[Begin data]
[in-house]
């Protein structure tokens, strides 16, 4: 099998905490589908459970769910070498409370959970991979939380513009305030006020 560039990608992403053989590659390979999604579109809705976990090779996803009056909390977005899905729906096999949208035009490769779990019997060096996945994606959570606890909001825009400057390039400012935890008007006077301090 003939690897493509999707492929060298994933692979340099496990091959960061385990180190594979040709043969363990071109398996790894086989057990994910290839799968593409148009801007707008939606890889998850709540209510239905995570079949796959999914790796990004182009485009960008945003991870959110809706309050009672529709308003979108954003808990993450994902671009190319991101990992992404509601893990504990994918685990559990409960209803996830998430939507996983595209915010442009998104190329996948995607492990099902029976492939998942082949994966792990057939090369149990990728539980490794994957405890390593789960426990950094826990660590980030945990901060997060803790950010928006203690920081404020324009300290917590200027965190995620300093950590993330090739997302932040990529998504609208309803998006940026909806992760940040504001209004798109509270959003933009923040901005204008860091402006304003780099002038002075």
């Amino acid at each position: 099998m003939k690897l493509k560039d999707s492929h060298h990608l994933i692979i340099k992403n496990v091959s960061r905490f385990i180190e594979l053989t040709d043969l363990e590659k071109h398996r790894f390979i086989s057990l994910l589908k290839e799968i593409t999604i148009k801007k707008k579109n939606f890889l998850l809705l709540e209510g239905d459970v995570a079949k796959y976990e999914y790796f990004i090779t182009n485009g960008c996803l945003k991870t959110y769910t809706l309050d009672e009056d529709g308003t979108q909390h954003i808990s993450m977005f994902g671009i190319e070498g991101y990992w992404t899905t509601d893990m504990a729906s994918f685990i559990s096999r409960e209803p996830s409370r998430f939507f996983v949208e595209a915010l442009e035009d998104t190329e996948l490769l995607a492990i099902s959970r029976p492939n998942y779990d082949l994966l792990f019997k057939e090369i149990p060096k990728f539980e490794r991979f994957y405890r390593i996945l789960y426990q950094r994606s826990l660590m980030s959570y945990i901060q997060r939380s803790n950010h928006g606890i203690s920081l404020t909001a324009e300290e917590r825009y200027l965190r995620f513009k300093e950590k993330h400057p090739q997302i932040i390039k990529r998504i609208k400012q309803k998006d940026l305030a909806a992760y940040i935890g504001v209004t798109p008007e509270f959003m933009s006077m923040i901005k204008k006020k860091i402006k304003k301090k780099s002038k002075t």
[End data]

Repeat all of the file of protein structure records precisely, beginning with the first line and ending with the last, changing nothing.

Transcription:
[in-house]
């Protein structure tokens, strides 16, 4: 099998905490589908459970769910070498409370959970991979939380513009305030006020 560039990608992403053989590659390979999604579109809705976990090779996803009056909390977005899905729906096999949208035009490769779990019997060096996945994606959570606890909001825009400057390039400012935890008007006077301090 003939690897493509999707492929060298994933692979340099496990091959960061385990180190594979040709043969363990071109398996790894086989057990994910290839799968593409148009801007707008939606890889998850709540209510239905995570079949796959999914790796990004182009485009960008945003991870959110809706309050009672529709308003979108954003808990993450994902671009190319991101990992992404509601893990504990994918685990559990409960209803996830998430939507996983595209915010442009998104190329996948995607492990099902029976492939998942082949994966792990057939090369149990990728539980490794994957405890390593789960426990950094826990660590980030945990901060997060803790950010928006203690920081404020324009300290917590200027965190995620300093950590993330090739997302932040990529998504609208309803998006940026909806992760940040504001209004798109509270959003933009923040901005204008860091402006304003780099002038002075």
């Amino acid at each position: 099998m003939k690897l493509k560039d999707s492929h060298h990608l994933i692979i340099k992403n496990v091959s960061r905490f385990i180190e594979l053989t040709d043969l363990e590659k071109h398996r790894f390979i086989s057990l994910l589908k290839e799968i593409t999604i148009k801007k707008k579109n939606f890889l998850l809705l709540e209510g239905d459970v995570a079949k796959y976990e999914y790796f990004i090779t182009n485009g960008c996803l945003k991870t959110y769910t809706l309050d009672e009056d529709g308003t979108q909390h954003i808990s993450m977005f994902g671009i190319e070498g991101y990992w992404t899905t509601d893990m504990a729906s994918f685990i559990s096999r409960e209803p996830s409370r998430f939507f996983v949208e595209a915010l442009e035009d998104t190329e996948l490769l995607a492990i099902s959970r029976p492939n998942y779990d082949l994966l792990f019997k057939e090369i149990p060096k990728f539980e490794r991979f994957y405890r390593i996945l789960y426990q950094r994606s826990l660590m980030s959570y945990i901060q997060r939380s803790n950010h928006g606890i203690s920081l404020t909001a324009e300290e917590r825009y200027l965190r995620f513009k300093e950590k993330h400057p090739q997302i932040i390039k990529r998504i609208k400012q309803k998006d940026l305030a909806a992760y940040i935890g504001v209004t798109p008007e509270f959003m933009s006077m923040i901005k204008k006020k860091i402006k304003k301090k780099s002038k002075t």